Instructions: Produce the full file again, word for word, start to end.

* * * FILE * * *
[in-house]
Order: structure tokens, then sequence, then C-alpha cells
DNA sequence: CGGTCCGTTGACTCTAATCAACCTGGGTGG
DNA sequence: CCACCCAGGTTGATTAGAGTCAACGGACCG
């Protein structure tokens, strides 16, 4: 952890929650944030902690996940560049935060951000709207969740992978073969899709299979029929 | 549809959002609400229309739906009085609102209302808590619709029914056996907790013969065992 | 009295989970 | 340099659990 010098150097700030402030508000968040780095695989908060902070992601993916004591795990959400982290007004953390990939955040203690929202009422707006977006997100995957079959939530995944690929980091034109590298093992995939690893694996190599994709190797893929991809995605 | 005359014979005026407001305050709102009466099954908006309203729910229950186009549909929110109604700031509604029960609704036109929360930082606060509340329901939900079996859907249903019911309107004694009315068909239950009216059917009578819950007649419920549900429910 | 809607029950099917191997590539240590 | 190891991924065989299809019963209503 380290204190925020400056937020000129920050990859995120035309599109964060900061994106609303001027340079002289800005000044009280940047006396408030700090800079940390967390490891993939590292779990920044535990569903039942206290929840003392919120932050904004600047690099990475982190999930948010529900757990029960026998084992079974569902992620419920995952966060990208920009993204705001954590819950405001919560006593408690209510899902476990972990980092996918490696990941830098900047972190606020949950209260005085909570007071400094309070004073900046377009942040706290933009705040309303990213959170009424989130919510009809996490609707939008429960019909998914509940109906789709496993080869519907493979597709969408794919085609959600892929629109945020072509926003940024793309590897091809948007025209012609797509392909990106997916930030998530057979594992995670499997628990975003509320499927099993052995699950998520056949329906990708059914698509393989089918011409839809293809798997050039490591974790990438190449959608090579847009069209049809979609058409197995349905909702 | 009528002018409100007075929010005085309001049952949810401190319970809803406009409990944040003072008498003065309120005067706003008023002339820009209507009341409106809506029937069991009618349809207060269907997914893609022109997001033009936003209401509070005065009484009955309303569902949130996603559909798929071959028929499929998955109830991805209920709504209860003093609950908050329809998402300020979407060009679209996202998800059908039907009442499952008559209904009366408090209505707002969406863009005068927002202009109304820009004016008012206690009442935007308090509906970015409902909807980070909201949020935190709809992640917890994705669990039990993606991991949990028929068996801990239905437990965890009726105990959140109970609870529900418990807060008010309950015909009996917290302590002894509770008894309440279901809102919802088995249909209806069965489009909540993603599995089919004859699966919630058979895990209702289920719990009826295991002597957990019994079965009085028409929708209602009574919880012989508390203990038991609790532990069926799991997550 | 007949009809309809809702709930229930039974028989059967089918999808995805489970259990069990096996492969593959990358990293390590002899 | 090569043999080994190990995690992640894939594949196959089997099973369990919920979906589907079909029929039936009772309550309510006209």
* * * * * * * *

[in-house]
Order: structure tokens, then sequence, then C-alpha cells
DNA sequence: CGGTCCGTTGACTCTAATCAACCTGGGTGG
DNA sequence: CCACCCAGGTTGATTAGAGTCAACGGACCG
């Protein structure tokens, strides 16, 4: 952890929650944030902690996940560049935060951000709207969740992978073969899709299979029929 | 549809959002609400229309739906009085609102209302808590619709029914056996907790013969065992 | 009295989970 | 340099659990 010098150097700030402030508000968040780095695989908060902070992601993916004591795990959400982290007004953390990939955040203690929202009422707006977006997100995957079959939530995944690929980091034109590298093992995939690893694996190599994709190797893929991809995605 | 005359014979005026407001305050709102009466099954908006309203729910229950186009549909929110109604700031509604029960609704036109929360930082606060509340329901939900079996859907249903019911309107004694009315068909239950009216059917009578819950007649419920549900429910 | 809607029950099917191997590539240590 | 190891991924065989299809019963209503 380290204190925020400056937020000129920050990859995120035309599109964060900061994106609303001027340079002289800005000044009280940047006396408030700090800079940390967390490891993939590292779990920044535990569903039942206290929840003392919120932050904004600047690099990475982190999930948010529900757990029960026998084992079974569902992620419920995952966060990208920009993204705001954590819950405001919560006593408690209510899902476990972990980092996918490696990941830098900047972190606020949950209260005085909570007071400094309070004073900046377009942040706290933009705040309303990213959170009424989130919510009809996490609707939008429960019909998914509940109906789709496993080869519907493979597709969408794919085609959600892929629109945020072509926003940024793309590897091809948007025209012609797509392909990106997916930030998530057979594992995670499997628990975003509320499927099993052995699950998520056949329906990708059914698509393989089918011409839809293809798997050039490591974790990438190449959608090579847009069209049809979609058409197995349905909702 | 009528002018409100007075929010005085309001049952949810401190319970809803406009409990944040003072008498003065309120005067706003008023002339820009209507009341409106809506029937069991009618349809207060269907997914893609022109997001033009936003209401509070005065009484009955309303569902949130996603559909798929071959028929499929998955109830991805209920709504209860003093609950908050329809998402300020979407060009679209996202998800059908039907009442499952008559209904009366408090209505707002969406863009005068927002202009109304820009004016008012206690009442935007308090509906970015409902909807980070909201949020935190709809992640917890994705669990039990993606991991949990028929068996801990239905437990965890009726105990959140109970609870529900418990807060008010309950015909009996917290302590002894509770008894309440279901809102919802088995249909209806069965489009909540993603599995089919004859699966919630058979895990209702289920719990009826295991002597957990019994079965009085028409929708209602009574919880012989508390203990038991609790532990069926799991997550 | 007949009809309809809702709930229930039974028989059967089918999808995805489970259990069990096996492969593959990358990293390590002899 | 090569043999080994190990995690992640894939594949196959089997099973369990919920979906589907079909029929039936009772309550309510006209």